The summer image below gives a sense of where most of the glacial areas are located in the North Cascade range.
USGS 2013 image
The South Cascade Glacier has one of the longest mass balance measurement record, dating back to the 1950s (glacierstudies/scascade). Mauri Pelto began long term mass balance monitoring of several additional North Cascades glaciers starting in the 1980s (http://www.nichols.edu/departments/Glacier/). Many of those glaciers are on Mount Baker. North Cascades National Park began mass balance monitoring several other glaciers in the 1990s (nps.gov/glacial-mass-balance) in the hopes of capturing a range of glacial settings with the Park.
One of the glaciers not monitored is the McAllister Glacier, its location noted on the above image. I got a bit of a peak-a-boo view of the lower McAllister Glacier in 1990 when doing field work on the Eldorado Pluton. The view was from the sharp edged divide between Marble Creek and McAllister Creek valleys.
Views of McAllister Glacier from the west
Crevassed ice in the foreground are small hanging glaciers above the valley
The terminus of the glacier was 3,000 feet below
The McAllister Glacier is tucked away in a very hard to reach and very rugged valley with no trails deep in the core of the North Cascades. While there are hundreds of glaciers in the North Cascades, very few of them extend down into valleys like the McAllister. What is more, only the Carbon Glacier coming off of the northwest side of Mount Rainier extends to a lower elevation than the McAllister. The Deming on Mount Baker formerly reached to a lower elevation but it has receded to higher elevation terminus. The McAllister Glacier terminus is over a 1,000 feet lower in elevation than the more famous and far more studied South Cascade Glacier.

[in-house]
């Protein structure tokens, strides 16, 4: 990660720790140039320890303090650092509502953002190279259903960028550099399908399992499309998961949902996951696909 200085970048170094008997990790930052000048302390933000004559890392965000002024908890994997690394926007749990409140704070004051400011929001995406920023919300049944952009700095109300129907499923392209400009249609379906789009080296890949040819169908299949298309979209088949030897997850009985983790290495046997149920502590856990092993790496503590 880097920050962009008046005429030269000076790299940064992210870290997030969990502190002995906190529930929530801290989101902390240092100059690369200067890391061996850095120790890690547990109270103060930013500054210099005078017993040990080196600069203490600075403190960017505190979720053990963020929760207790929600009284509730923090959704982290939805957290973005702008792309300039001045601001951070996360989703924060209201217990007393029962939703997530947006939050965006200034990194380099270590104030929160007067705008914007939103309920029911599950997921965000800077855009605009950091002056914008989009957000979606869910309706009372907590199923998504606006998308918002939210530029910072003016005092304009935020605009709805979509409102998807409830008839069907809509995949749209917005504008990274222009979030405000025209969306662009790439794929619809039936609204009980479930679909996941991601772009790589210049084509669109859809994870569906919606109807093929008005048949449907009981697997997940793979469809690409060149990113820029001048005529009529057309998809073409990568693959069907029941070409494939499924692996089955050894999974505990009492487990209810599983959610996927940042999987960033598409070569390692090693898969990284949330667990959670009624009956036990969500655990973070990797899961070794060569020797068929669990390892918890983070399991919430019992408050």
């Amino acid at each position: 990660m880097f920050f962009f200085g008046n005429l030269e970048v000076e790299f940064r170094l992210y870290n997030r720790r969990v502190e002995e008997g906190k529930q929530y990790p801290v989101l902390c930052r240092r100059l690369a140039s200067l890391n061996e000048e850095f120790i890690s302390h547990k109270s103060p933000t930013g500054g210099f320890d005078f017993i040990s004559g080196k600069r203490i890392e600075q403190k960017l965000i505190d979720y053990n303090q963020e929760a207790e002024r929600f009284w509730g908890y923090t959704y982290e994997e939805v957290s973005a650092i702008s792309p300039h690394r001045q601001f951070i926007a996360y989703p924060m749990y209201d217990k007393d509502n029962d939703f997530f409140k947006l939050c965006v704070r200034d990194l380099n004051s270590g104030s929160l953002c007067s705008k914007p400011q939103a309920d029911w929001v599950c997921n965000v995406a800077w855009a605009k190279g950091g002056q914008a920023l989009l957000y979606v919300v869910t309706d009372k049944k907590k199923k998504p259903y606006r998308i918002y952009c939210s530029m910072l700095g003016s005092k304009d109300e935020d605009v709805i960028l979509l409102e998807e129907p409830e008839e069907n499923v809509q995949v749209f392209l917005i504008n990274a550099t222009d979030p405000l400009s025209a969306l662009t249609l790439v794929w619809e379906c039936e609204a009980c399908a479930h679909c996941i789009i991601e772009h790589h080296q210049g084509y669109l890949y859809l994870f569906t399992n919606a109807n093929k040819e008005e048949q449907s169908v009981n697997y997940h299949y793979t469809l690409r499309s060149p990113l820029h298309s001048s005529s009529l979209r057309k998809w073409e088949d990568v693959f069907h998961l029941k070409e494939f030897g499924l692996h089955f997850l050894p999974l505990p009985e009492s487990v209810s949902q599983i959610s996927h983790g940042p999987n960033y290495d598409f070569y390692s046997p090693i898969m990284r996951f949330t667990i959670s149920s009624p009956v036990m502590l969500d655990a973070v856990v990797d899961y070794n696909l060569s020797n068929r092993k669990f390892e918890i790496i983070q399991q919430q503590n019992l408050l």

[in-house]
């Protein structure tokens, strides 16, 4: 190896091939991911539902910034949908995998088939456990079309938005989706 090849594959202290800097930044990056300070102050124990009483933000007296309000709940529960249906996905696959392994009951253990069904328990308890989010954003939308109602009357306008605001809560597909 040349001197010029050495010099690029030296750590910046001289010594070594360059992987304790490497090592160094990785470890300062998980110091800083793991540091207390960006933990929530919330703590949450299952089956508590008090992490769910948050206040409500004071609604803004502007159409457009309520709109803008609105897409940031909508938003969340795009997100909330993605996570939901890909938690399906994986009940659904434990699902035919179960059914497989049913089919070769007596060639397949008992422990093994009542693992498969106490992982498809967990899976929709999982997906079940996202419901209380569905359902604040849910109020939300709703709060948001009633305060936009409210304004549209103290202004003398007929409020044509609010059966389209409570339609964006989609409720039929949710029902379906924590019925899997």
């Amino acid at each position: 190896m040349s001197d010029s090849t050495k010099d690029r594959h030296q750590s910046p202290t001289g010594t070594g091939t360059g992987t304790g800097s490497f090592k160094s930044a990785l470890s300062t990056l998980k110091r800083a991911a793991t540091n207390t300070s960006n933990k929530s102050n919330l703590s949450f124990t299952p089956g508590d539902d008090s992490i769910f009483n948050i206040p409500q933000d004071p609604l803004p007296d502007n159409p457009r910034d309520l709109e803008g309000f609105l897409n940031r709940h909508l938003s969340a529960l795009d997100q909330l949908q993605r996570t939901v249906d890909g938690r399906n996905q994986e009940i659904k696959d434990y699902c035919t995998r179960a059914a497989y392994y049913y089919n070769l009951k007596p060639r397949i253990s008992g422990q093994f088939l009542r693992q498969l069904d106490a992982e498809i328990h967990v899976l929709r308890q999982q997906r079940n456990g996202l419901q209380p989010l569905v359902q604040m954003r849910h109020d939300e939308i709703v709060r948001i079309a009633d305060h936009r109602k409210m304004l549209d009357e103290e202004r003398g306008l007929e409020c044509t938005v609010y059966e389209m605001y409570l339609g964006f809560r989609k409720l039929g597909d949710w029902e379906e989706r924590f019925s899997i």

Despite its low elevation reach, the McAllister is rather poorly suited for mass balance monitoring - it is remote, the glacier is complex, much of it appears dangerous to spend time on and a fair bit of the lower glacier is fed by avalanches off the steep mountain sides above.
Dashed blue outlines are the two areas of upper glacier that feed the lower glacier via ice falls down cliffs to the lower glacier. Blue arrows note other sources of lower glacial ice via avalanches. The upper slopes above the glacier are about 8,000 feet. The glacier terminus is at currently at 4,100 feet.
Like most of the North Cascade glaciers, the McAllister has been receding.
Estimated terminus locations based on historic aerials showing ice and vegetation
Note the lake is not present in 1947 but is occupied by ice at that time
The retreat between 1947 and 1979 was moderate
The pictures I took were from 1990 and the lake was present
Substantial retreat has taken place in the 1990s and 2000s